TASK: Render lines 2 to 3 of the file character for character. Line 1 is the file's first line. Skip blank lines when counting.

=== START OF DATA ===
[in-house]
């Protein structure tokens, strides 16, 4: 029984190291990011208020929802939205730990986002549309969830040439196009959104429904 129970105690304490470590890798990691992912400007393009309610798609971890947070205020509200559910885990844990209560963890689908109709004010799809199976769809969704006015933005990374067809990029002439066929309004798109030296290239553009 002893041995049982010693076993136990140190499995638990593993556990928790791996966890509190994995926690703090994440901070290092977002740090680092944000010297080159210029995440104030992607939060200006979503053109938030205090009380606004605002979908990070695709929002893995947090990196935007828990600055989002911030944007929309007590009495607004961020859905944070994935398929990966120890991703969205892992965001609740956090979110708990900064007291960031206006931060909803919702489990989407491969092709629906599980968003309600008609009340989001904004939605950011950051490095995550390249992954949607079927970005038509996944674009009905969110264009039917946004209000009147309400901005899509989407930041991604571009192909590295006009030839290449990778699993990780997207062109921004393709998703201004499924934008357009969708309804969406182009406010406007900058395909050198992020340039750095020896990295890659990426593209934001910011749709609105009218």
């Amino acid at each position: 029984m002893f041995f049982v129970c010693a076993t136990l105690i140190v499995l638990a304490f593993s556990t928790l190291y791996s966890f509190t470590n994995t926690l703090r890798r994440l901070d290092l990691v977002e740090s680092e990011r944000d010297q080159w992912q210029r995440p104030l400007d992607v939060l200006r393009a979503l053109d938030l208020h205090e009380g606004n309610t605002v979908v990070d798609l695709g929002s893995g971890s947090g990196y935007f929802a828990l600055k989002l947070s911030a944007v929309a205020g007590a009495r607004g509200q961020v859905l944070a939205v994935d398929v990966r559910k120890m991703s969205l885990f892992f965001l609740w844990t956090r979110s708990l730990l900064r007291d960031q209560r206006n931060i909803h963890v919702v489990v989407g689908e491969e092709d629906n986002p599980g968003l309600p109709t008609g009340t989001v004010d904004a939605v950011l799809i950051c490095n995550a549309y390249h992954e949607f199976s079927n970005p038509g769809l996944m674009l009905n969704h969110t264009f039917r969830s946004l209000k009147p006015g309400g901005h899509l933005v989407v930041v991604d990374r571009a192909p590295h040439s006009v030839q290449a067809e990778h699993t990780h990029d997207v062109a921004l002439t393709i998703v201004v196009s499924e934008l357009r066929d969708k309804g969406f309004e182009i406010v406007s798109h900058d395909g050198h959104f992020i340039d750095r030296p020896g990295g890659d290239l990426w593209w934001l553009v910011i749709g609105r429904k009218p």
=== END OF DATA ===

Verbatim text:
């Protein structure tokens, strides 16, 4: 029984190291990011208020929802939205730990986002549309969830040439196009959104429904 129970105690304490470590890798990691992912400007393009309610798609971890947070205020509200559910885990844990209560963890689908109709004010799809199976769809969704006015933005990374067809990029002439066929309004798109030296290239553009 002893041995049982010693076993136990140190499995638990593993556990928790791996966890509190994995926690703090994440901070290092977002740090680092944000010297080159210029995440104030992607939060200006979503053109938030205090009380606004605002979908990070695709929002893995947090990196935007828990600055989002911030944007929309007590009495607004961020859905944070994935398929990966120890991703969205892992965001609740956090979110708990900064007291960031206006931060909803919702489990989407491969092709629906599980968003309600008609009340989001904004939605950011950051490095995550390249992954949607079927970005038509996944674009009905969110264009039917946004209000009147309400901005899509989407930041991604571009192909590295006009030839290449990778699993990780997207062109921004393709998703201004499924934008357009969708309804969406182009406010406007900058395909050198992020340039750095020896990295890659990426593209934001910011749709609105009218």
């Amino acid at each position: 029984m002893f041995f049982v129970c010693a076993t136990l105690i140190v499995l638990a304490f593993s556990t928790l190291y791996s966890f509190t470590n994995t926690l703090r890798r994440l901070d290092l990691v977002e740090s680092e990011r944000d010297q080159w992912q210029r995440p104030l400007d992607v939060l200006r393009a979503l053109d938030l208020h205090e009380g606004n309610t605002v979908v990070d798609l695709g929002s893995g971890s947090g990196y935007f929802a828990l600055k989002l947070s911030a944007v929309a205020g007590a009495r607004g509200q961020v859905l944070a939205v994935d398929v990966r559910k120890m991703s969205l885990f892992f965001l609740w844990t956090r979110s708990l730990l900064r007291d960031q209560r206006n931060i909803h963890v919702v489990v989407g689908e491969e092709d629906n986002p599980g968003l309600p109709t008609g009340t989001v004010d904004a939605v950011l799809i950051c490095n995550a549309y390249h992954e949607f199976s079927n970005p038509g769809l996944m674009l009905n969704h969110t264009f039917r969830s946004l209000k009147p006015g309400g901005h899509l933005v989407v930041v991604d990374r571009a192909p590295h040439s006009v030839q290449a067809e990778h699993t990780h990029d997207v062109a921004l002439t393709i998703v201004v196009s499924e934008l357009r066929d969708k309804g969406f309004e182009i406010v406007s798109h900058d395909g050198h959104f992020i340039d750095r030296p020896g990295g890659d290239l990426w593209w934001l553009v910011i749709g609105r429904k009218p």